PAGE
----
Staunton, May 20 – In what represents yet another threat to the constitutional rights of Russian citizens, the Russian government is preparing a draft law that would allow officials to administratively supervise anyone who has been convicted and sentenced to the penal system for extremism and terrorism after his or her release, “Izvestiya” reports today.
While such monitoring might be appropriate in particular cases to prevent recidivism, the Kremlin’s expansive and elastic definition of “extremism” means that such a measure would open the way to the kind of monitoring of individuals that was typical of the worst periods of Soviet rule (izvestia.ru/news/571039kasparov.ru/material.php?id=537ADDAAD8BC9).
Indeed, the paper notes that this kind of supervision after release by the Interior Ministry “existed in Soviet times” but eliminated thereafter except in the cases of certain crimes like pedophilia.
The draft measure reportedly would require that anyone convicted of extremism or terrorism appear before the police up to four times a month, not take part in any meetings or demonstrations, and be subject to a curfew in their place of residence and be restricted from travelling elsewhere in the country.
Moreover, as “Izvestiya” reports, the new law, if approved, would give representatives of the force structures the right to visit such people without notice. The length of such administrative supervision would be set by the courts. At present, the draft is being reviewed by government ministries.
Those behind the measure justify this step by saying that an analysis of those released after serving a sentence for terrorism or extremism shows that “about 70 percent of those [who had been supporters of “radical structures” and then were convicted, served time, and released] take part in extremist actions.”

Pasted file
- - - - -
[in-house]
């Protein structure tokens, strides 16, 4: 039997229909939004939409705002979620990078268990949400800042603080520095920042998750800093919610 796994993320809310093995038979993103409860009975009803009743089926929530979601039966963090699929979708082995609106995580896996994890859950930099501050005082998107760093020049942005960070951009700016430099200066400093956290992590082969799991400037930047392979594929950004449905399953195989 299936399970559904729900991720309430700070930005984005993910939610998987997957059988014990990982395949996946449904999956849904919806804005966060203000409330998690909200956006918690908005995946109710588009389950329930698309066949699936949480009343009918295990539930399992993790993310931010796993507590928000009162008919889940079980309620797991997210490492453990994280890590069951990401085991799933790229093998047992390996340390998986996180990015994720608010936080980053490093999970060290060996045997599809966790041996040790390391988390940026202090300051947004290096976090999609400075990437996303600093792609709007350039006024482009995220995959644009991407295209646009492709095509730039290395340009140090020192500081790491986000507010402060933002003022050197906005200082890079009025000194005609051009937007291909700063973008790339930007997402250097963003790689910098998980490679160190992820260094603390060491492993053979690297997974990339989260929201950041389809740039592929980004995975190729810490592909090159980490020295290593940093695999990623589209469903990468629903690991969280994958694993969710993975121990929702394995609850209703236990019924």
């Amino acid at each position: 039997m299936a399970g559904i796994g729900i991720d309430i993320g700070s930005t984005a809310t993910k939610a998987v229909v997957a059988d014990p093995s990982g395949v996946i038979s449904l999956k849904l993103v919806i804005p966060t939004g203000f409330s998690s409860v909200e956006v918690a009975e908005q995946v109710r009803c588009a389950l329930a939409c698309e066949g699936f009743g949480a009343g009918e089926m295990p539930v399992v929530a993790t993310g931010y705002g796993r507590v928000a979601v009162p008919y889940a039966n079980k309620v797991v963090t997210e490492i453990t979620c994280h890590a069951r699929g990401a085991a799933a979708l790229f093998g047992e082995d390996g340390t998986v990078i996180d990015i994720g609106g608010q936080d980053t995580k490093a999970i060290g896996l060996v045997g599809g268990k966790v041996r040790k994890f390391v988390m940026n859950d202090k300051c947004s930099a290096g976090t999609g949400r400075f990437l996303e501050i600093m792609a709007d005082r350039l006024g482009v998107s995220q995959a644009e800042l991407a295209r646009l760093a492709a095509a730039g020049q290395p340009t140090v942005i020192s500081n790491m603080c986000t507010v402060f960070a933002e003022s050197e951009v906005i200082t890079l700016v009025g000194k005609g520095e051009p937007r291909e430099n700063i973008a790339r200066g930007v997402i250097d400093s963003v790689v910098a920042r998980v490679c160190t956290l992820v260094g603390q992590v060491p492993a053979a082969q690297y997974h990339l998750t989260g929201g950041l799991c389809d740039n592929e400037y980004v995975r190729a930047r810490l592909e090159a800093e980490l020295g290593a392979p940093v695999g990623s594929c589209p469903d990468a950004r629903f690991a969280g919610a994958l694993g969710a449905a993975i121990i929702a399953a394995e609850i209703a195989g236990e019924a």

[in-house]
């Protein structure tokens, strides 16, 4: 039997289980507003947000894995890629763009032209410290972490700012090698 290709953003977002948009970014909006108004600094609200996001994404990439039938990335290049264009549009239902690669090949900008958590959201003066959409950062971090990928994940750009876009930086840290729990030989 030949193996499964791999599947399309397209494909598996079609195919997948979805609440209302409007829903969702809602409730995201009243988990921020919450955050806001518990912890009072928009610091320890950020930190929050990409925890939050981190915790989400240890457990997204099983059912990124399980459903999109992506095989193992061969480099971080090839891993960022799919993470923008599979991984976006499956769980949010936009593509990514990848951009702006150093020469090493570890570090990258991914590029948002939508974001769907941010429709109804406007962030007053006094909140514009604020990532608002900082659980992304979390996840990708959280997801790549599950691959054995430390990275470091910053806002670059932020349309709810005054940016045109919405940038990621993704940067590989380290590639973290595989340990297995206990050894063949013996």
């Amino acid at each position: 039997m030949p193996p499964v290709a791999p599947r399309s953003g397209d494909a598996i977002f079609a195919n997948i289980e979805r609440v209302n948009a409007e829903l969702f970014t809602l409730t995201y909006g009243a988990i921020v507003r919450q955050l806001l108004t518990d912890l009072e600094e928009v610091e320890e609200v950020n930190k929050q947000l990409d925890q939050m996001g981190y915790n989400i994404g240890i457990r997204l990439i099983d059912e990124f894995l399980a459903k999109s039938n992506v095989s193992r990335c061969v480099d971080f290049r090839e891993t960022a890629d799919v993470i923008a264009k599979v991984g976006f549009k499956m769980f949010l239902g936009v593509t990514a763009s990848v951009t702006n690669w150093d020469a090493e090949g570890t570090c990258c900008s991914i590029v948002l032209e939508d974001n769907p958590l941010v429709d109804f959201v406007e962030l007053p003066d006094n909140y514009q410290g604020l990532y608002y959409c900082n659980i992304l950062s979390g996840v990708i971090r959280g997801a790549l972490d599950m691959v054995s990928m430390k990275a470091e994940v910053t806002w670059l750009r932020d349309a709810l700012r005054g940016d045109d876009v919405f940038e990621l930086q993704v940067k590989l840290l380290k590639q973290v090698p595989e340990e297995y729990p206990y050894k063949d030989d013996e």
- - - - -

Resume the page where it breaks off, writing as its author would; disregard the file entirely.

At the same time, the Moscow paper reports, those who have prepared the draft acknowledge that there are “certain problems” which they need to address. Among those is defining what court will be authorized to decide on such supervision if “the individual freed from the camps has no place of [permanent] residence.”
Mariya Kravchenko, a specialist at the SOVA human rights center, said that there might not be any problem with such a measure if it were restricted to those convicted of terrorism, but the situation of those sentenced for extremism is very different: “The majority of [such] people are condemned” are found guilty in ways that violate the law.
But a Russian MVD officer said that such “administrative monitoring existed already in the times of the USSR and was a very effective measure.” Restoring such arrangements, he said, “would significantly simplify the work of officers and be a powerful prophylactic measure which would allow them to control the leaders of extremist organizations.”
This measure comes on the heels of Vladimir Putin’s May 6 signing into law of a measure increasing criminal and administrative penalties for crimes involving terrorism or extremism. That law eliminated the statute of limitations on such crimes and specified that those who commit them to justify and support terrorism will be subject to additional penalties.